3:46 pm
Wed April 16, 2014

Light And Dark: The Racial Biases That Remain In Photography

Syreeta McFadden has learned to capture various hues of brown skin.
Syreeta McFadden Courtesy of the artist

Originally published on Wed April 16, 2014 5:42 pm

When Syreeta McFadden was a child, she dreaded taking pictures after a family photo made her skin appear dulled and darkened.

"In some pictures, I am a mud brown, in others I'm a blue black. Some of the pictures were taken within moments of one another," she wrote in a story for Buzzfeed, digging into an "inherited bias" in photography against dark skin.

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NPR Story
12:57 pm
Wed April 16, 2014

Teen Twitter Threats: A New Forum For Stupid?

Originally published on Wed April 16, 2014 4:02 pm

Transcript

CELESTE HEADLEE, HOST:

I'm Celeste Headlee and this is TELL ME MORE from NPR News. And it's time yet again for a visit to the Beauty Shop, where our panel of women journalists and commentators take a fresh cut on the week's news.

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NPR Story
12:57 pm
Wed April 16, 2014

Rwanda Genocide's Tough Lessons On 'Othering'

Originally published on Wed April 16, 2014 4:02 pm

Transcript

CELESTE HEADLEE, HOST:

This is TELL ME MORE from NPR News. I'm Celeste Headlee. Michel Martin is away. The nation of Rwanda is marking 20 years since the genocide that claimed more than 800,000 lives. And decades after the killing, survivors on both sides are learning how to forgive and how to be forgiven. But it's a complicated, painful process for everyone involved.

(SOUNDBITE OF DOCUMENTARY, "COEXIST")

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NPR Story
12:57 pm
Wed April 16, 2014

Extremist Attacks Show Boko Haram Can Strike Anywhere

Originally published on Wed April 16, 2014 4:02 pm

Transcript

CELESTE HEADLEE, HOST:

This is TELL ME MORE from NPR News. I'm Celeste Headlee. Michel Martin is away. We start today in Nigeria. Africa's most populous country is continuing its fight against Boko Haram. That's an extremist group whose name means Western education is forbidden.

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Parenting
10:47 am
Tue April 15, 2014

Teen Sexting Not So Bad?

Rodolfo Arguedas (sadeugra) iStockphoto

Originally published on Tue April 15, 2014 3:52 pm

Most parents who have seen their teenagers glued to a phone have wondered what, exactly, they're doing. Maybe they're texting about the next party or dance. And most parents hope they're not sending sexually explicit photos or messages.

But some researchers see sexting as a normal part of a teenager's sexual awakening.

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Music
10:47 am
Tue April 15, 2014

Muslim Singer Yuna Moves To John Mayer's Music

Originally published on Tue April 15, 2014 12:45 pm

Transcript

CELESTE HEADLEE, HOST:

Next it's time for the regular feature we call In Your Ear. That's where we invite some of our guests to tell us about the top songs on their playlists. We caught up with Muslim pop star Yuna earlier this year, And she told us about some of her favorite tunes.

YUNA: Hey, I'm Yuna, and what's playing in my ear is Drake "From Time."

(SOUNDBITE OF SONG, "FROM TIME")

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#TMMPoetry: Muses and Metaphor
10:47 am
Tue April 15, 2014

Hip-Hop Dreams Lead To Penning Poetry

Originally published on Tue April 15, 2014 12:45 pm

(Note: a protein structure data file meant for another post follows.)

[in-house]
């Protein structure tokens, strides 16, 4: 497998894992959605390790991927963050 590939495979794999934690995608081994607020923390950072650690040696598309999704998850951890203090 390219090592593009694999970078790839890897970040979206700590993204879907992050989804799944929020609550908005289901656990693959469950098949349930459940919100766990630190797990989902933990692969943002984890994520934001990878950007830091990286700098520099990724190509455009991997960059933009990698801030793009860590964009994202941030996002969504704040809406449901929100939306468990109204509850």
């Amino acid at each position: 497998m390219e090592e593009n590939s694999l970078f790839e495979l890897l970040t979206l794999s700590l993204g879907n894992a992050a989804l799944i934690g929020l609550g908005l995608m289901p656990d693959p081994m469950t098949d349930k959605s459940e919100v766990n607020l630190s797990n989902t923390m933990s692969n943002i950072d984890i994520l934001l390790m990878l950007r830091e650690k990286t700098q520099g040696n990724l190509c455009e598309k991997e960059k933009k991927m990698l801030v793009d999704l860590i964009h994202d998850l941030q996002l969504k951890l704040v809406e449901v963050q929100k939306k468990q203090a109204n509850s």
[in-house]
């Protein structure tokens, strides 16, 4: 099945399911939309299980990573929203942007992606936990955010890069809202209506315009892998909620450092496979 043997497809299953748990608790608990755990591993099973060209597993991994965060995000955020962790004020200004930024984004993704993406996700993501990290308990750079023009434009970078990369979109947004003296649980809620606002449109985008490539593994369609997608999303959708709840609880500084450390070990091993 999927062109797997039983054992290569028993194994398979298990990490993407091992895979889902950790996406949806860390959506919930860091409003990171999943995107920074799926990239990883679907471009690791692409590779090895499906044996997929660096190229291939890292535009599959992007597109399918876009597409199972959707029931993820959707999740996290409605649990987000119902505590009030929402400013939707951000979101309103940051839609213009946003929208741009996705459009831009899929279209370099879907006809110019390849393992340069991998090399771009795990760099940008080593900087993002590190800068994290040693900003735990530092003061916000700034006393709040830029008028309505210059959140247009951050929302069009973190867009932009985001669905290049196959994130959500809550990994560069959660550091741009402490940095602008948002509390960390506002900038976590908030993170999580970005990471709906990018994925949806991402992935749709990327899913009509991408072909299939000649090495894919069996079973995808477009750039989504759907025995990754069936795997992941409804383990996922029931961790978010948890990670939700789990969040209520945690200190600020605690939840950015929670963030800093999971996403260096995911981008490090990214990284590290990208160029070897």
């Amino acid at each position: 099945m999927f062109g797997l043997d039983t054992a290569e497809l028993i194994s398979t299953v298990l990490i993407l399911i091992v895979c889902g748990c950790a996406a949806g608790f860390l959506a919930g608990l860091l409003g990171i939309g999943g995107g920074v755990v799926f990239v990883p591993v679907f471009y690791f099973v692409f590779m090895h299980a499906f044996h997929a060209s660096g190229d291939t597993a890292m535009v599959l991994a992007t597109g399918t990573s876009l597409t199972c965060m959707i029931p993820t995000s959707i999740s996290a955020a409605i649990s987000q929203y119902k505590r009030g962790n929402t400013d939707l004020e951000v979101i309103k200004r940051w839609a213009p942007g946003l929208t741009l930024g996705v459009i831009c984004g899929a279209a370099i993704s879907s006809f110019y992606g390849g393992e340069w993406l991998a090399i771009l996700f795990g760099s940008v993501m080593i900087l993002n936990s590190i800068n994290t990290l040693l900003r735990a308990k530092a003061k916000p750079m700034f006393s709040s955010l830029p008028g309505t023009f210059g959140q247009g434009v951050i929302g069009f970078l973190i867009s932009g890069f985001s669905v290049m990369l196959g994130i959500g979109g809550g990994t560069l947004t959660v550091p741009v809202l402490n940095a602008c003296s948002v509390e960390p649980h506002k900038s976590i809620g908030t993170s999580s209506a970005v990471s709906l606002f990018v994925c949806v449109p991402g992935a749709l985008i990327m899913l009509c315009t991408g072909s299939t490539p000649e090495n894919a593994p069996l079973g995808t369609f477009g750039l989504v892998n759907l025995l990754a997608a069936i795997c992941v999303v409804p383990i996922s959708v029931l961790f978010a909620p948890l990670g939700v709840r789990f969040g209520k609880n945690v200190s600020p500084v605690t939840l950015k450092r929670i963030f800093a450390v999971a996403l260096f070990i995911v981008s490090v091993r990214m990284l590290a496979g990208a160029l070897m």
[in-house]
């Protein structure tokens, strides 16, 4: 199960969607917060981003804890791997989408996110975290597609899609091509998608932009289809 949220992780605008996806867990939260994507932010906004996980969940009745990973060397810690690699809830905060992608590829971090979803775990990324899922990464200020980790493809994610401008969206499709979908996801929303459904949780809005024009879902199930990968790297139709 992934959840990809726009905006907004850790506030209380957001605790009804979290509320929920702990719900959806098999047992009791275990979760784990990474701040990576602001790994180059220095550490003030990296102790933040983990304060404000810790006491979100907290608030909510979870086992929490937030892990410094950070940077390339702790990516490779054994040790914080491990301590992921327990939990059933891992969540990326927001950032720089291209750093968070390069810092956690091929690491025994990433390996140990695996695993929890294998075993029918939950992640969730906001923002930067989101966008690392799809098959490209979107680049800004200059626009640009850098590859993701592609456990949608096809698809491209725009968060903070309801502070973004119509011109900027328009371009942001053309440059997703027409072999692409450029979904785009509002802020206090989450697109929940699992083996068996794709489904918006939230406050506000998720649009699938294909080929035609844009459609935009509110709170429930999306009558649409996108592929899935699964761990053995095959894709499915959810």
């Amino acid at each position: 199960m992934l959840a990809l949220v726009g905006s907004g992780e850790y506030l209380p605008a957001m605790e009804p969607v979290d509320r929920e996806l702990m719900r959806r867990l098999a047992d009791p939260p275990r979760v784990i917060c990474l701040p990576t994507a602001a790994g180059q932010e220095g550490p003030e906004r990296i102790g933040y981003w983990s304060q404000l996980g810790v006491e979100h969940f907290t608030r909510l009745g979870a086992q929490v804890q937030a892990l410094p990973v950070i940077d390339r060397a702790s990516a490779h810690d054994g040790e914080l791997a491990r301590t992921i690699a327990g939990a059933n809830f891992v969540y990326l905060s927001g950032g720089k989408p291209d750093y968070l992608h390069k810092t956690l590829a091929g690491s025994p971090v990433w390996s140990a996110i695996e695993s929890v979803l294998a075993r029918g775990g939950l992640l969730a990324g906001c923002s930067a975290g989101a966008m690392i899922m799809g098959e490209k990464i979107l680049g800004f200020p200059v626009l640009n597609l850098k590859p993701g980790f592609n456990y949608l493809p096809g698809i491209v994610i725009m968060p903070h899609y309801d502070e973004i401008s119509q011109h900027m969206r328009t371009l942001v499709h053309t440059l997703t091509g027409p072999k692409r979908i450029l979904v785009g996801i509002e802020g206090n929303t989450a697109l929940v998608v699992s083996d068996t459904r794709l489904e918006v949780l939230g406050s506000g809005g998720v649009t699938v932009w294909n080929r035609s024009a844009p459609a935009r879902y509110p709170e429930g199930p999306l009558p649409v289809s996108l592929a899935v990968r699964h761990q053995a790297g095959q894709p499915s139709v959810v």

Transcript

CELESTE HEADLEE, HOST:

And now it's time for Muses and Metaphor. That is our ode to National Poetry Month. All through April, we're featuring original tweet-length poems - that's 140 characters or less delivered by Twitter and written by NPR listeners mostly, but also new this year, some of our regular contributors.

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Your Money
12:35 pm
Mon April 14, 2014

The Dangers Of Defaulting On Student Loans

Transcript

CELESTE HEADLEE, HOST:

It's college admissions season. So this spring, along with NPR's Morning Edition, we're bringing you stories to help you navigate the higher education money maze.

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Race
12:35 pm
Mon April 14, 2014

The Latino Experience In Appalachia

Transcript

CELESTE HEADLEE, HOST:

This is TELL ME MORE from NPR News. I'm Celeste Headlee. Michel Martin is away. Let's take a visit to Appalachia now, the region that stretches from Southern New York all the way down to northern Mississippi. The stereotype of Appalachia is a mountainous area sparsely populated by poor whites. But there is a lot more to that region, including a growing Latino community with rich traditions in the arts.

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Music
12:35 pm
Mon April 14, 2014

Voice Of Mavis Staples Still Inspires

Transcript

CELESTE HEADLEE, HOST:

Mavis Staples has one of those voices that makes you stop and listen.

(SOUNDBITE OF SONG, "I'LL TAKE YOU THERE")

MAVIS STAPLES: (Singing) I know a place. Ain't nobody crying.

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Food
12:32 pm
Fri April 11, 2014

Bringing Back Freshness And Flair To The Easter Table

Transcript

MICHEL MARTIN, HOST:

I'm Michel Martin, and this is TELL ME MORE from NPR News. If you are an observant Christian, then you know that Holy Week begins this weekend with Palm Sunday and concludes next week with Easter Sunday. Those days commemorate the defining moments of the faith.

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Barbershop
12:32 pm
Fri April 11, 2014

Al Sharpton: Rat Or Cat?

Transcript

MICHEL MARTIN, HOST:

I'm Michel Martin and this is TELL ME MORE from NPR News. Now it's time for our weekly visit to the Barbershop where the guys talk about what's in the news and what's on their minds.